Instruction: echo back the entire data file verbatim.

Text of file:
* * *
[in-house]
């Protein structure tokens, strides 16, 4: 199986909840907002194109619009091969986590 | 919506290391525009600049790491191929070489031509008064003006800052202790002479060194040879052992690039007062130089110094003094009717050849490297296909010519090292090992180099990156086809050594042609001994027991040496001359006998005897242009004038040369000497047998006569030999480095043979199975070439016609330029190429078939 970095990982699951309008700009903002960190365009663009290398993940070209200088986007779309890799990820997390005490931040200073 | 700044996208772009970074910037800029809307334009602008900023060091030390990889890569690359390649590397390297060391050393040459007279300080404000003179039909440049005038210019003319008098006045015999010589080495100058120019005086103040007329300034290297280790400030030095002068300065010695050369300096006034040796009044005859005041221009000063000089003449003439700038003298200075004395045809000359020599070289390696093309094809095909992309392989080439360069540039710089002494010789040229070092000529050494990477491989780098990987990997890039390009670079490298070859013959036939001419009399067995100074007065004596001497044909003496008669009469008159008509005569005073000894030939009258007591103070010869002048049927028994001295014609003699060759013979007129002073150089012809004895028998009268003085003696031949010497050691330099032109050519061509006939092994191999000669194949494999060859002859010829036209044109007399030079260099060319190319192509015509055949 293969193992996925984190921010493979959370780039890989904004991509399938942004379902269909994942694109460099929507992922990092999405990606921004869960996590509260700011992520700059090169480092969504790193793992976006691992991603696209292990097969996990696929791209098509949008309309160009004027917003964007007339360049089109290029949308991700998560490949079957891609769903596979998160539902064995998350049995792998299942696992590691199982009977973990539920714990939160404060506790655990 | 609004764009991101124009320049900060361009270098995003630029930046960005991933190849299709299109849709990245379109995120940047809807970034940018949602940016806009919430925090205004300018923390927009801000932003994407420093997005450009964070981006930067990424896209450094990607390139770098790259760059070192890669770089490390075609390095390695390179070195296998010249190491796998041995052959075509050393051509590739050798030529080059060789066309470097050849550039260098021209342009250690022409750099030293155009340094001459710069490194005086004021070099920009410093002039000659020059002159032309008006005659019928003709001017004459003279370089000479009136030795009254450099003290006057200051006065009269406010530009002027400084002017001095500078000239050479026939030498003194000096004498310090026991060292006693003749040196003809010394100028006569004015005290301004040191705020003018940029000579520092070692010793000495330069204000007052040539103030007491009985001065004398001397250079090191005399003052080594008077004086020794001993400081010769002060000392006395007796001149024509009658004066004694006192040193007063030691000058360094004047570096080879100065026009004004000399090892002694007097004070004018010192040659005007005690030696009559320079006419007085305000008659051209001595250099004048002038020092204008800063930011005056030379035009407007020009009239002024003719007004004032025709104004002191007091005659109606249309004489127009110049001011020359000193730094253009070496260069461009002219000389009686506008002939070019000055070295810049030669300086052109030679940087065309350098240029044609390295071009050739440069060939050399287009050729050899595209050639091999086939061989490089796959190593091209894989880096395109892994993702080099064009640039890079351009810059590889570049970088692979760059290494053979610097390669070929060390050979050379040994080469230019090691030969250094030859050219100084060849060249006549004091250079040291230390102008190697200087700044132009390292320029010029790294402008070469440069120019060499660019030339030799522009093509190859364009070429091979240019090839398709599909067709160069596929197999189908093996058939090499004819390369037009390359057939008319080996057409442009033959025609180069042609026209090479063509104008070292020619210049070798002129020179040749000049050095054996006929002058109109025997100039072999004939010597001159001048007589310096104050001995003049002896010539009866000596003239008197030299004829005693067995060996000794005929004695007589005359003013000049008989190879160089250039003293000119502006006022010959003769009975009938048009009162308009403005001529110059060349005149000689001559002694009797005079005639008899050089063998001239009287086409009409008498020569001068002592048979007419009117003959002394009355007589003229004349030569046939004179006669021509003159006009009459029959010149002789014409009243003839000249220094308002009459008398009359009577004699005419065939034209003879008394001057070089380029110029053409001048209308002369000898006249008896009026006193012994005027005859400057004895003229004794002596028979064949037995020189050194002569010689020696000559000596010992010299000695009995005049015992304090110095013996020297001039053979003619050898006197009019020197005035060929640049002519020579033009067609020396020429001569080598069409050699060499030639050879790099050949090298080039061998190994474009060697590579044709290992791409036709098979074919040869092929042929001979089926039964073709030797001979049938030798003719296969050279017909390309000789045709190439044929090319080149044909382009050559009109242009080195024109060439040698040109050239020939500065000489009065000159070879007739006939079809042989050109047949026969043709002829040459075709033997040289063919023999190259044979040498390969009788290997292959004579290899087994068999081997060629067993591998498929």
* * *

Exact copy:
[in-house]
């Protein structure tokens, strides 16, 4: 199986909840907002194109619009091969986590 | 919506290391525009600049790491191929070489031509008064003006800052202790002479060194040879052992690039007062130089110094003094009717050849490297296909010519090292090992180099990156086809050594042609001994027991040496001359006998005897242009004038040369000497047998006569030999480095043979199975070439016609330029190429078939 970095990982699951309008700009903002960190365009663009290398993940070209200088986007779309890799990820997390005490931040200073 | 700044996208772009970074910037800029809307334009602008900023060091030390990889890569690359390649590397390297060391050393040459007279300080404000003179039909440049005038210019003319008098006045015999010589080495100058120019005086103040007329300034290297280790400030030095002068300065010695050369300096006034040796009044005859005041221009000063000089003449003439700038003298200075004395045809000359020599070289390696093309094809095909992309392989080439360069540039710089002494010789040229070092000529050494990477491989780098990987990997890039390009670079490298070859013959036939001419009399067995100074007065004596001497044909003496008669009469008159008509005569005073000894030939009258007591103070010869002048049927028994001295014609003699060759013979007129002073150089012809004895028998009268003085003696031949010497050691330099032109050519061509006939092994191999000669194949494999060859002859010829036209044109007399030079260099060319190319192509015509055949 293969193992996925984190921010493979959370780039890989904004991509399938942004379902269909994942694109460099929507992922990092999405990606921004869960996590509260700011992520700059090169480092969504790193793992976006691992991603696209292990097969996990696929791209098509949008309309160009004027917003964007007339360049089109290029949308991700998560490949079957891609769903596979998160539902064995998350049995792998299942696992590691199982009977973990539920714990939160404060506790655990 | 609004764009991101124009320049900060361009270098995003630029930046960005991933190849299709299109849709990245379109995120940047809807970034940018949602940016806009919430925090205004300018923390927009801000932003994407420093997005450009964070981006930067990424896209450094990607390139770098790259760059070192890669770089490390075609390095390695390179070195296998010249190491796998041995052959075509050393051509590739050798030529080059060789066309470097050849550039260098021209342009250690022409750099030293155009340094001459710069490194005086004021070099920009410093002039000659020059002159032309008006005659019928003709001017004459003279370089000479009136030795009254450099003290006057200051006065009269406010530009002027400084002017001095500078000239050479026939030498003194000096004498310090026991060292006693003749040196003809010394100028006569004015005290301004040191705020003018940029000579520092070692010793000495330069204000007052040539103030007491009985001065004398001397250079090191005399003052080594008077004086020794001993400081010769002060000392006395007796001149024509009658004066004694006192040193007063030691000058360094004047570096080879100065026009004004000399090892002694007097004070004018010192040659005007005690030696009559320079006419007085305000008659051209001595250099004048002038020092204008800063930011005056030379035009407007020009009239002024003719007004004032025709104004002191007091005659109606249309004489127009110049001011020359000193730094253009070496260069461009002219000389009686506008002939070019000055070295810049030669300086052109030679940087065309350098240029044609390295071009050739440069060939050399287009050729050899595209050639091999086939061989490089796959190593091209894989880096395109892994993702080099064009640039890079351009810059590889570049970088692979760059290494053979610097390669070929060390050979050379040994080469230019090691030969250094030859050219100084060849060249006549004091250079040291230390102008190697200087700044132009390292320029010029790294402008070469440069120019060499660019030339030799522009093509190859364009070429091979240019090839398709599909067709160069596929197999189908093996058939090499004819390369037009390359057939008319080996057409442009033959025609180069042609026209090479063509104008070292020619210049070798002129020179040749000049050095054996006929002058109109025997100039072999004939010597001159001048007589310096104050001995003049002896010539009866000596003239008197030299004829005693067995060996000794005929004695007589005359003013000049008989190879160089250039003293000119502006006022010959003769009975009938048009009162308009403005001529110059060349005149000689001559002694009797005079005639008899050089063998001239009287086409009409008498020569001068002592048979007419009117003959002394009355007589003229004349030569046939004179006669021509003159006009009459029959010149002789014409009243003839000249220094308002009459008398009359009577004699005419065939034209003879008394001057070089380029110029053409001048209308002369000898006249008896009026006193012994005027005859400057004895003229004794002596028979064949037995020189050194002569010689020696000559000596010992010299000695009995005049015992304090110095013996020297001039053979003619050898006197009019020197005035060929640049002519020579033009067609020396020429001569080598069409050699060499030639050879790099050949090298080039061998190994474009060697590579044709290992791409036709098979074919040869092929042929001979089926039964073709030797001979049938030798003719296969050279017909390309000789045709190439044929090319080149044909382009050559009109242009080195024109060439040698040109050239020939500065000489009065000159070879007739006939079809042989050109047949026969043709002829040459075709033997040289063919023999190259044979040498390969009788290997292959004579290899087994068999081997060629067993591998498929």